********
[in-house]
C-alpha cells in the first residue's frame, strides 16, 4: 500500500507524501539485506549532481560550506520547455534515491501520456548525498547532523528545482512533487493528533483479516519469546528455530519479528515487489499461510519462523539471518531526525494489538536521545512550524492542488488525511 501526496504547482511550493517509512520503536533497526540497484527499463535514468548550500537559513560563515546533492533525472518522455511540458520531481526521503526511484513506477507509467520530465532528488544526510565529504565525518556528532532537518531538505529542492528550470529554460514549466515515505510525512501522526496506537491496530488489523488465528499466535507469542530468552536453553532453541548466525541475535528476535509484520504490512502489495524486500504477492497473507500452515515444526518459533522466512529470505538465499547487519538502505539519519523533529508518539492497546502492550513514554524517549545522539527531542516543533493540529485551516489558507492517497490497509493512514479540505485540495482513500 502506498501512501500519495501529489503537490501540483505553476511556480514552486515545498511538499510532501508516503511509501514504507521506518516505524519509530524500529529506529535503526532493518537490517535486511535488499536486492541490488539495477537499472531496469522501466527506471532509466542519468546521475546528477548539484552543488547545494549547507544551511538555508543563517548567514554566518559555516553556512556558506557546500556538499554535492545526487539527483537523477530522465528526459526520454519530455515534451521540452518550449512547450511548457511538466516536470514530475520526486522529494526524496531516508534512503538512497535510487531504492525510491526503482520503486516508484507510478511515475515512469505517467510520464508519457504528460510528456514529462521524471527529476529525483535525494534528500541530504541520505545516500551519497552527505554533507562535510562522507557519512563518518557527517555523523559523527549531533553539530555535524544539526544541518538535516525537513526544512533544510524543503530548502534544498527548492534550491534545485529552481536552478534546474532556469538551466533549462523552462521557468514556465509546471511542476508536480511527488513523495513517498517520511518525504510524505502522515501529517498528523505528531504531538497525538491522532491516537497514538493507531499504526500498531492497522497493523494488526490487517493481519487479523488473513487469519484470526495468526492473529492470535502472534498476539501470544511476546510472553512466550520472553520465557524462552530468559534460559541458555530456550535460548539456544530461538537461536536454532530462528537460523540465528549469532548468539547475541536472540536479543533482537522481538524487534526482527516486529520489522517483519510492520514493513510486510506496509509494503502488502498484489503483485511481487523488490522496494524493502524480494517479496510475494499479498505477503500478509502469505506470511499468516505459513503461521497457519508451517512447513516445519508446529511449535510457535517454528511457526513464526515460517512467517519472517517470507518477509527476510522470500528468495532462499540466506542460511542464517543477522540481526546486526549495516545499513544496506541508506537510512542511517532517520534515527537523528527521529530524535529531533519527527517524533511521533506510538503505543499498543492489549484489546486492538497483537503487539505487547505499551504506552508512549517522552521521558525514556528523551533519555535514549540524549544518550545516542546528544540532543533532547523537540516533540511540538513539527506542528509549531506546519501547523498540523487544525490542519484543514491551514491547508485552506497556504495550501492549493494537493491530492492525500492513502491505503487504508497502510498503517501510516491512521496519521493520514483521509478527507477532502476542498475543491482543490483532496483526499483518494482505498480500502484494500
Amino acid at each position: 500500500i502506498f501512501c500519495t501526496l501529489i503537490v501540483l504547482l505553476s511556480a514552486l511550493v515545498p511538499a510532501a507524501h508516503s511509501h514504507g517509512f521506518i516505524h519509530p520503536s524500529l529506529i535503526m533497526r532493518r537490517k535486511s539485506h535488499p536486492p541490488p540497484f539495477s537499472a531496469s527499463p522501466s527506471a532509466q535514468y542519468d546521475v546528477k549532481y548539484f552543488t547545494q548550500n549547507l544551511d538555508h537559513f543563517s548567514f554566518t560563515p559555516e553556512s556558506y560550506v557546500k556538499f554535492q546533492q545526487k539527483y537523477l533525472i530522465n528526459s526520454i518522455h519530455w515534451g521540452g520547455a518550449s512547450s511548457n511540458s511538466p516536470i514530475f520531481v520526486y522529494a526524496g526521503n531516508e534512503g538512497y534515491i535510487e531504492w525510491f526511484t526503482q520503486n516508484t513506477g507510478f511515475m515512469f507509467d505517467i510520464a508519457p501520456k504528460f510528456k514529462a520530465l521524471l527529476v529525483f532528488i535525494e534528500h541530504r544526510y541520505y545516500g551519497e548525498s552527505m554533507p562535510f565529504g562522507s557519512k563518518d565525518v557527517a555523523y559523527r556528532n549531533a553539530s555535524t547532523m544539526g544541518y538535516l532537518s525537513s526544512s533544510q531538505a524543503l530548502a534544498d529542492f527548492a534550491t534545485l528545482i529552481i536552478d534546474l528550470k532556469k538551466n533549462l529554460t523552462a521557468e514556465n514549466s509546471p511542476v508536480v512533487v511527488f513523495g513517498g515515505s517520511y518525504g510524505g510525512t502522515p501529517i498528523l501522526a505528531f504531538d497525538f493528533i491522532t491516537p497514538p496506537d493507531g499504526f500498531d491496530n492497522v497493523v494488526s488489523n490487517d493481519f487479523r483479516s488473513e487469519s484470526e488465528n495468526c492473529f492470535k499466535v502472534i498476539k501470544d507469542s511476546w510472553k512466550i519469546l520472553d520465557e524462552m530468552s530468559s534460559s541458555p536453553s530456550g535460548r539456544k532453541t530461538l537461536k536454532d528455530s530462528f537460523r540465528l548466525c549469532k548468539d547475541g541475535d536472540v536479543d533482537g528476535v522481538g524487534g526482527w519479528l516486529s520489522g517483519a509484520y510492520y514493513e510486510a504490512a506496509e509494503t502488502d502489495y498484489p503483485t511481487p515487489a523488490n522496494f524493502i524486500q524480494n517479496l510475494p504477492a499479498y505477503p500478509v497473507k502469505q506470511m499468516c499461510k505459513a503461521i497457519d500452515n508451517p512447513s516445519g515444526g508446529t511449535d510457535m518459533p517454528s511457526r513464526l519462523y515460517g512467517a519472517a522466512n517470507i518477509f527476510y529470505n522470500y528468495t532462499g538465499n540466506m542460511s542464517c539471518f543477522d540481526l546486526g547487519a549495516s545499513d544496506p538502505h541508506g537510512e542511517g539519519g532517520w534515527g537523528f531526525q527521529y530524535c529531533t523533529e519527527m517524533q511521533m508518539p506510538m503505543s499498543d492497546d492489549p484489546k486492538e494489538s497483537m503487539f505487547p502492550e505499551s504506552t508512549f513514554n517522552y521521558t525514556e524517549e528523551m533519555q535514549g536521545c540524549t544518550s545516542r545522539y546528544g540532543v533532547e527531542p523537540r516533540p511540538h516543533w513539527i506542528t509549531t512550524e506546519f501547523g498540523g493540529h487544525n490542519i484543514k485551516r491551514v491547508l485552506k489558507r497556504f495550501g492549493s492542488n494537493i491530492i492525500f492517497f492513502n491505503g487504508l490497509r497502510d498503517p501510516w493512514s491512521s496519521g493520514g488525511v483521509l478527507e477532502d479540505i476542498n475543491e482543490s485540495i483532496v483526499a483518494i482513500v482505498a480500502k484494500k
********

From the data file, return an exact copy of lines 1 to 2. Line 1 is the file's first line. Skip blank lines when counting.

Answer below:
[in-house]
C-alpha cells in the first residue's frame, strides 16, 4: 500500500507524501539485506549532481560550506520547455534515491501520456548525498547532523528545482512533487493528533483479516519469546528455530519479528515487489499461510519462523539471518531526525494489538536521545512550524492542488488525511 501526496504547482511550493517509512520503536533497526540497484527499463535514468548550500537559513560563515546533492533525472518522455511540458520531481526521503526511484513506477507509467520530465532528488544526510565529504565525518556528532532537518531538505529542492528550470529554460514549466515515505510525512501522526496506537491496530488489523488465528499466535507469542530468552536453553532453541548466525541475535528476535509484520504490512502489495524486500504477492497473507500452515515444526518459533522466512529470505538465499547487519538502505539519519523533529508518539492497546502492550513514554524517549545522539527531542516543533493540529485551516489558507492517497490497509493512514479540505485540495482513500 502506498501512501500519495501529489503537490501540483505553476511556480514552486515545498511538499510532501508516503511509501514504507521506518516505524519509530524500529529506529535503526532493518537490517535486511535488499536486492541490488539495477537499472531496469522501466527506471532509466542519468546521475546528477548539484552543488547545494549547507544551511538555508543563517548567514554566518559555516553556512556558506557546500556538499554535492545526487539527483537523477530522465528526459526520454519530455515534451521540452518550449512547450511548457511538466516536470514530475520526486522529494526524496531516508534512503538512497535510487531504492525510491526503482520503486516508484507510478511515475515512469505517467510520464508519457504528460510528456514529462521524471527529476529525483535525494534528500541530504541520505545516500551519497552527505554533507562535510562522507557519512563518518557527517555523523559523527549531533553539530555535524544539526544541518538535516525537513526544512533544510524543503530548502534544498527548492534550491534545485529552481536552478534546474532556469538551466533549462523552462521557468514556465509546471511542476508536480511527488513523495513517498517520511518525504510524505502522515501529517498528523505528531504531538497525538491522532491516537497514538493507531499504526500498531492497522497493523494488526490487517493481519487479523488473513487469519484470526495468526492473529492470535502472534498476539501470544511476546510472553512466550520472553520465557524462552530468559534460559541458555530456550535460548539456544530461538537461536536454532530462528537460523540465528549469532548468539547475541536472540536479543533482537522481538524487534526482527516486529520489522517483519510492520514493513510486510506496509509494503502488502498484489503483485511481487523488490522496494524493502524480494517479496510475494499479498505477503500478509502469505506470511499468516505459513503461521497457519508451517512447513516445519508446529511449535510457535517454528511457526513464526515460517512467517519472517517470507518477509527476510522470500528468495532462499540466506542460511542464517543477522540481526546486526549495516545499513544496506541508506537510512542511517532517520534515527537523528527521529530524535529531533519527527517524533511521533506510538503505543499498543492489549484489546486492538497483537503487539505487547505499551504506552508512549517522552521521558525514556528523551533519555535514549540524549544518550545516542546528544540532543533532547523537540516533540511540538513539527506542528509549531506546519501547523498540523487544525490542519484543514491551514491547508485552506497556504495550501492549493494537493491530492492525500492513502491505503487504508497502510498503517501510516491512521496519521493520514483521509478527507477532502476542498475543491482543490483532496483526499483518494482505498480500502484494500